There have been protracted arguments with Wilson's first wife, Lindsey, who has issues with her role in the film's story. But as Winterbottom says, "You can't just create a load of fictional characters. Tony Wilson's married to someone; even if you change her name in the film, he's still essentially married to that person." Though Lindsey's portrayal is far from unflattering, it's easy to guess which might be the sensitive hot spots. At one point the Lindsey character has sex with a friend in a club toilet, in retaliation for her husband getting a blow job off a prostitute in the back of a van (though Wilson denies this ever happened). Winterbottom gets round the gossipy incident with a touch of post-modern distance and has the toilet cleaner, played by the Buzzcocks' Howard Devoto, turn to the camera and say, "I definitely don't remember this happening!"`
Further obstacles came in the form of Peter Saville, whose record sleeves for Factory marked a new era in album design. Naturally, Winterbottom wanted to include his work in the film, but Saville was reluctant. Winterbottom chuckles as he recalls midnight meetings between Saville and Wilson ("it's how they always meet, apparently") with Wilson relaying messages from the designer to Winterbottom: "Pete Saville thinks you shouldn't use his real artwork in the movie," Wilson apparently told him. "Because you're getting actors to play the people, you should do some copies of his artwork to play his artwork." Winterbottom remembers his baffled response: "It was like 'Hmm. Aha. I can't believe it. Does he really think that?'"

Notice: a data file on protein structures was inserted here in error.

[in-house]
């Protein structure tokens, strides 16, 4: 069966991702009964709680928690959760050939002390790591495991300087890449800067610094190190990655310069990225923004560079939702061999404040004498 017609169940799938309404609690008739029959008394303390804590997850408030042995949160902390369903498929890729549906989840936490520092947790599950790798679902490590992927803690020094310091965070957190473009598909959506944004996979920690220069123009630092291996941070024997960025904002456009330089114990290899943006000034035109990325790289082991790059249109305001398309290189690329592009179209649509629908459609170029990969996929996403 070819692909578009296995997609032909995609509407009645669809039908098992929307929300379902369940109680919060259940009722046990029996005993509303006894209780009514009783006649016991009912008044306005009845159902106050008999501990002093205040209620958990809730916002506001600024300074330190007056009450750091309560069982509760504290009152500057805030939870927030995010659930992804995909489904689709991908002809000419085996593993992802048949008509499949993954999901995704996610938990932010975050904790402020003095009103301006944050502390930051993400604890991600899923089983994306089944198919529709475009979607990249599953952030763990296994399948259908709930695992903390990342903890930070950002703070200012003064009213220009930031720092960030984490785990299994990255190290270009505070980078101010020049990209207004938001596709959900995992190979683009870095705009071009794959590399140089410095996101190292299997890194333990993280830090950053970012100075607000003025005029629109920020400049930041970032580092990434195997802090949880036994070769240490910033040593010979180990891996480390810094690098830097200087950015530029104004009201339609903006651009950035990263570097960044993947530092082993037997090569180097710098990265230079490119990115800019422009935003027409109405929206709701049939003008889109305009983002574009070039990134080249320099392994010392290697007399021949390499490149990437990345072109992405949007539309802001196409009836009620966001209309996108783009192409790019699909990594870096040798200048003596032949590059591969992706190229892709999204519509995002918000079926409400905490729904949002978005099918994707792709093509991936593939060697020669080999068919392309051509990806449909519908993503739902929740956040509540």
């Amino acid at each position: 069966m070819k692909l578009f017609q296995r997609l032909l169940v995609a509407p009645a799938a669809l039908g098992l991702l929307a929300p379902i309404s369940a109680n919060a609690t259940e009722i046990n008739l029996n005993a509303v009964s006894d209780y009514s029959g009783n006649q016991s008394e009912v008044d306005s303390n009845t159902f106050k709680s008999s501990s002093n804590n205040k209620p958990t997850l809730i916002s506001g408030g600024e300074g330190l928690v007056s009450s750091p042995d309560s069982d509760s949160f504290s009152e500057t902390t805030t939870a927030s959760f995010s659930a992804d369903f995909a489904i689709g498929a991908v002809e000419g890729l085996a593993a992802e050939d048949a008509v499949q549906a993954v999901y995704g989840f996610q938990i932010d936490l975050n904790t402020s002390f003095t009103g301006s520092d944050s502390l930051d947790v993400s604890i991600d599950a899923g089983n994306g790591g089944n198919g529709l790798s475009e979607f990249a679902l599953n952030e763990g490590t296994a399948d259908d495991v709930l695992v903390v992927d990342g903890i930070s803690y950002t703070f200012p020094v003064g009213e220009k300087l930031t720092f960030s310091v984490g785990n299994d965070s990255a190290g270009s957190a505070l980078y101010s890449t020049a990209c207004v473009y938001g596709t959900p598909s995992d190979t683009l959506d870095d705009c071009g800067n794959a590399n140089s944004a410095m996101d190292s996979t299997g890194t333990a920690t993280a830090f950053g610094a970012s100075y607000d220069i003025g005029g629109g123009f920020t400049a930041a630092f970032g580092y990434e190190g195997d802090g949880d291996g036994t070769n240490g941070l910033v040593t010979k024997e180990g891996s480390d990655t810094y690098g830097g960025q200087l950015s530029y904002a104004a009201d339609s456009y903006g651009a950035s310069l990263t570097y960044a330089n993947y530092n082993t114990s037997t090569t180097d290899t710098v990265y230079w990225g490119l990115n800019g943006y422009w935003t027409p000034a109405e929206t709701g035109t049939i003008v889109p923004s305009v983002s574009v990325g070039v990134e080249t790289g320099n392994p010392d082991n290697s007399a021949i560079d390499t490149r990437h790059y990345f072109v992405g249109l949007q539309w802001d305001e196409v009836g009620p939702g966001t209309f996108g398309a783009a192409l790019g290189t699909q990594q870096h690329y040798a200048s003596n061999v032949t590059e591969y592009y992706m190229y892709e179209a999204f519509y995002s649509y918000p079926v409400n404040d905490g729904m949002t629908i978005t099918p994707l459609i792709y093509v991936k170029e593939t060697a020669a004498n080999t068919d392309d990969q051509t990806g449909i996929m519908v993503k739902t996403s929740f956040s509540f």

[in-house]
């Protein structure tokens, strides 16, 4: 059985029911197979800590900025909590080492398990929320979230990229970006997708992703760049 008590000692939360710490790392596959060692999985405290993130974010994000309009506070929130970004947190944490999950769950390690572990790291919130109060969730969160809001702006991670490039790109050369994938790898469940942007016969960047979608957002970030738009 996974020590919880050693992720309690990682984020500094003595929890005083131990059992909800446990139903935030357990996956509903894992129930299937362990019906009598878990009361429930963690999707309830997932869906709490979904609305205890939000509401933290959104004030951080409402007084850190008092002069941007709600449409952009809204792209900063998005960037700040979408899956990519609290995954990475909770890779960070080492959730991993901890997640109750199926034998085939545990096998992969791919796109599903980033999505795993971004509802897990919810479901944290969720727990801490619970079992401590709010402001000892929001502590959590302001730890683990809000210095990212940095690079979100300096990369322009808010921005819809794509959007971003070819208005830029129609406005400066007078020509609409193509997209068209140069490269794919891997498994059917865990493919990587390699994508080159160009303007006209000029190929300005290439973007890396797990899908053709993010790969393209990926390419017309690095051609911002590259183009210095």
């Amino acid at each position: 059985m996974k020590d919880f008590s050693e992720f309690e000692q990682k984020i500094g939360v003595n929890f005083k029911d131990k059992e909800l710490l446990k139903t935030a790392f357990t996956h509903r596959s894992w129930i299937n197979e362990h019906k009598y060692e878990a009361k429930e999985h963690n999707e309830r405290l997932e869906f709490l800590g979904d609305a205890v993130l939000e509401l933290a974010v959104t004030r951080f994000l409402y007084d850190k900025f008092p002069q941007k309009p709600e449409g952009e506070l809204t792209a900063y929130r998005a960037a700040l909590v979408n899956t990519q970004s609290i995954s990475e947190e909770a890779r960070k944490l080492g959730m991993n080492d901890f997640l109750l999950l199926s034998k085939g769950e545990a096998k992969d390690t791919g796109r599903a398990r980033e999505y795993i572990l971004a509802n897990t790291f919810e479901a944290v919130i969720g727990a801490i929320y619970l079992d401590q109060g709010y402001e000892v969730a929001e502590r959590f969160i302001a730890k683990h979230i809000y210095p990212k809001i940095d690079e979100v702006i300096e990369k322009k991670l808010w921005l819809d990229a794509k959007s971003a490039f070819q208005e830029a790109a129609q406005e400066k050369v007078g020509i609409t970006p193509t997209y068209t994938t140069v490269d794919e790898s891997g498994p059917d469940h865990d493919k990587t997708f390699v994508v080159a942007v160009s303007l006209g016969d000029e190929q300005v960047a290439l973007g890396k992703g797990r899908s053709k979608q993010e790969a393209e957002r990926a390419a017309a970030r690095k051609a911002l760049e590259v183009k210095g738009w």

Arguably the most loaded, yet crucial piece of the Factory puzzle, is the unexplained suicide in 1980 of Joy Division frontman Ian Curtis. How to handle this in a light-hearted film? "We tried to show the effect on Wilson and the band," says Winterbottom, "not to explain why somebody does something, when you don't know the answers."
The other major event the film had to tackle was recreating the Hacienda. With no proper send-off for the city's kingpin before it was closed in 1997, Winterbottom and Hacienda DJ Dave Haslam contrived to make amends with the party to end all parties, building a mock-up of the club in a Manchester warehouse. So successful was the recreation, filming was at times forced to play second fiddle to the party.
"It was very much in the spirit of Factory," the director says wryly. With four hours to kick-off, the fire brigade had attempted to close them down, and the absence of proper security meant drugs were free-flowing among the extras. By and large, film crew and clubbers left each other to their own devices. But when Steve Coogan's farewell speech had to be filmed, the crowd, deprived of tunes, weren't impressed. One extra recalls: "Of course, what with it being Manchester and everyone [being] stubborn as fuck, loads of people just started going 'Aha! I'm Alan Partridge!'"
Many takes later, Winterbottom had the shots he was after and the party resumed. For Haslam, reliving the end of an era "gave me a feeling that you probably only get a few times in your life – it was so intense."
Whether Mancunians will feel the same way, only time will tell. But if they give it a hostile reception, Winterbottom can always fall back on the film's motto (reiterated by Wilson and Haslam): "If we have a choice between truth and myth, we're gonna go for myth."
'24 Hour Party People' (18) opens nationwide on FridayReuse content